"Yes, I know. I've been here on a Tier 1 Graduate Entrepreneur Visa. Do you need to see my biometric residence permit?"  
I gave it to her. A quick glance and she told me curtly:
"This is expired you shouldn't have it anymore."  
"Yes, I know it's expired. That's why I left the country." 
"Well, you need to send it back to the UKBA" 
First I'd heard of that. Plus, she asked to see it! What would she have said to me if I didn't have it? After being grilled on the length of my stay, why I was coming back in, my financial situation, my plans for employment back in the US, and showing her my ticket for my return flight home I was let through.

Welcome to Britain. Now go back to where you came from.

What can you do? 

A lot of kind and lovely people have asked me over the past months whether there's anything they can do. Here are two:

1) Think before you speak... be aware of your accidental prejudices. Keep a critical eye on articles about benefits scroungers and the things that come out of your own mouth (even if they're intended to be well meaning and comforting to a friend.) It takes a fair bit of bravery for anyone to immigrate and start a new life... doubly so if English is a second language.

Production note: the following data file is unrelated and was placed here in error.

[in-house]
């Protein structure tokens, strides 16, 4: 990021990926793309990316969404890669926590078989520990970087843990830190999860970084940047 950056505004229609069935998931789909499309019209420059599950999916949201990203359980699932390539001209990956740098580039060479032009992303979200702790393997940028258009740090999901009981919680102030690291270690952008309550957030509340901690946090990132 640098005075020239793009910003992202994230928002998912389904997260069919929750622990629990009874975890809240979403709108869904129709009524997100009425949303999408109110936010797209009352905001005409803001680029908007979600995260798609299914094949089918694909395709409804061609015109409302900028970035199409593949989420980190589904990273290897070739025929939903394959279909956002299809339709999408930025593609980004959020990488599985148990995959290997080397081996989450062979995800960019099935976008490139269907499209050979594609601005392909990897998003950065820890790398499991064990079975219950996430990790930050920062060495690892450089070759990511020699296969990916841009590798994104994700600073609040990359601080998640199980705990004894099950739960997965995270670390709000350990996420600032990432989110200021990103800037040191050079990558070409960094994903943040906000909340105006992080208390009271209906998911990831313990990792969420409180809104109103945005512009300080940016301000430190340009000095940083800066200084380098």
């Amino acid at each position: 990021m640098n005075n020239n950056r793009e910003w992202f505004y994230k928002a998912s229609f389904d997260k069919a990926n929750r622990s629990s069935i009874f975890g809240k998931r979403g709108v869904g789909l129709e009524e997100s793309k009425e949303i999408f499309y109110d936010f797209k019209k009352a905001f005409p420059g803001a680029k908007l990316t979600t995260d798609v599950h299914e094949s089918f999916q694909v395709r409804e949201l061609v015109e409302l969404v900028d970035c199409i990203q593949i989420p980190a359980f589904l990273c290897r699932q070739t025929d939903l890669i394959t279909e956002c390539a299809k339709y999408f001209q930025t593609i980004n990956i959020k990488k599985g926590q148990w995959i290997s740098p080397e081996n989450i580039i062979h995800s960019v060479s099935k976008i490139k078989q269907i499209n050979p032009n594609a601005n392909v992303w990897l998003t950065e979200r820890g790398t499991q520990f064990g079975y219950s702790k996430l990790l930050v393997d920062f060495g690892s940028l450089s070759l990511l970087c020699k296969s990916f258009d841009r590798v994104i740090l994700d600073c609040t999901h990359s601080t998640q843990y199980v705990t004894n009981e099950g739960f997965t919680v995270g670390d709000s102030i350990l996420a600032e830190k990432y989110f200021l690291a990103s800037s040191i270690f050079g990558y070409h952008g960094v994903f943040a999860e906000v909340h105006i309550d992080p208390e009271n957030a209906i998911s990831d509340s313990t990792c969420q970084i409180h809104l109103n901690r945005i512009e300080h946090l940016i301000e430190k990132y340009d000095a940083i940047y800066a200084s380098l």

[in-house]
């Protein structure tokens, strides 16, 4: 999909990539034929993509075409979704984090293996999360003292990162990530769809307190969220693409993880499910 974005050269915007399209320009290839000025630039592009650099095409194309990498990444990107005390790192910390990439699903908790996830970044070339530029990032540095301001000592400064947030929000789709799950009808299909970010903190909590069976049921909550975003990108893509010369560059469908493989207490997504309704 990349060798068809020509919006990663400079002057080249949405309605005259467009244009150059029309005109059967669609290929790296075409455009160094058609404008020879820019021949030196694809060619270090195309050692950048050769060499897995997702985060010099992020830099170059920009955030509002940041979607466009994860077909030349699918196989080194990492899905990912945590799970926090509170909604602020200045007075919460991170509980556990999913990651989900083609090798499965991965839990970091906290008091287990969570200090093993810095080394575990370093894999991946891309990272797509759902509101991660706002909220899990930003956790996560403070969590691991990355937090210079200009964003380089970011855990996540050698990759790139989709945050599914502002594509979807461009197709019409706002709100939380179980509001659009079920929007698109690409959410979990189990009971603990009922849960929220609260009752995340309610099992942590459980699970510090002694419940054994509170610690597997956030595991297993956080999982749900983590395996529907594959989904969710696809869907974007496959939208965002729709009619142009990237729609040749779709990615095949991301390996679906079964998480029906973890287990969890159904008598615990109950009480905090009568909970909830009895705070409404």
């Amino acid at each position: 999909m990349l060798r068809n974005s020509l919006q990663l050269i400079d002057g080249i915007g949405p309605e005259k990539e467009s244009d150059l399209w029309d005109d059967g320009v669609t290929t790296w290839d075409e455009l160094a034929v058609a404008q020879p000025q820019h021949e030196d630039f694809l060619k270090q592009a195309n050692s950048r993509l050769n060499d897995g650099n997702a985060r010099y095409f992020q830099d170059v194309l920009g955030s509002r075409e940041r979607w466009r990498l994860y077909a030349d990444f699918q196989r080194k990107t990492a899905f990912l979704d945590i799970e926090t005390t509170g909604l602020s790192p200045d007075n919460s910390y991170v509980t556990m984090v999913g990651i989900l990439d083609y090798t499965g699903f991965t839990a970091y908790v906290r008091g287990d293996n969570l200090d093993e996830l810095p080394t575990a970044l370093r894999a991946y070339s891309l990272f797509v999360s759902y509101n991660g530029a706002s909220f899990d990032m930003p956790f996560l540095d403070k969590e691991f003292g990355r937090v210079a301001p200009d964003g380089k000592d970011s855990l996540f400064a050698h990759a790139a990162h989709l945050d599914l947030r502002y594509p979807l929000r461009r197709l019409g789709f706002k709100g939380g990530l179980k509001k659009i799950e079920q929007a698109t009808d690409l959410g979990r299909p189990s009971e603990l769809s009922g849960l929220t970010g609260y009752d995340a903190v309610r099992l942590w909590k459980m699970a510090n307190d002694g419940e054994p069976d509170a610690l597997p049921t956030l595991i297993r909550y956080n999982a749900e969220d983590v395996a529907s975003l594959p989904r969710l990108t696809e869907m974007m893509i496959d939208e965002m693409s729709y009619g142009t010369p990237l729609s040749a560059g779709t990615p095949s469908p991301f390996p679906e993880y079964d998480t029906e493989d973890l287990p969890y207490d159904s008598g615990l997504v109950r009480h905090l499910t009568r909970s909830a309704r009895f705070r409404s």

2) Do write letters! Let politicians know that these pervasive attitudes are not okay... celebrate the positive aspects of immigration. I don't expect you to single handedly fix the country, but writing a letter will take 5 minutes and a stamp, and at best it will potentially benefit thousands of others like me (not to mention thousands of others like you who won't lose friends to deportation.)

For a bit of light reading I also recommend Schrodinger's Immigrant who exists simultaneously in a state of stealing jobs and claiming benefits.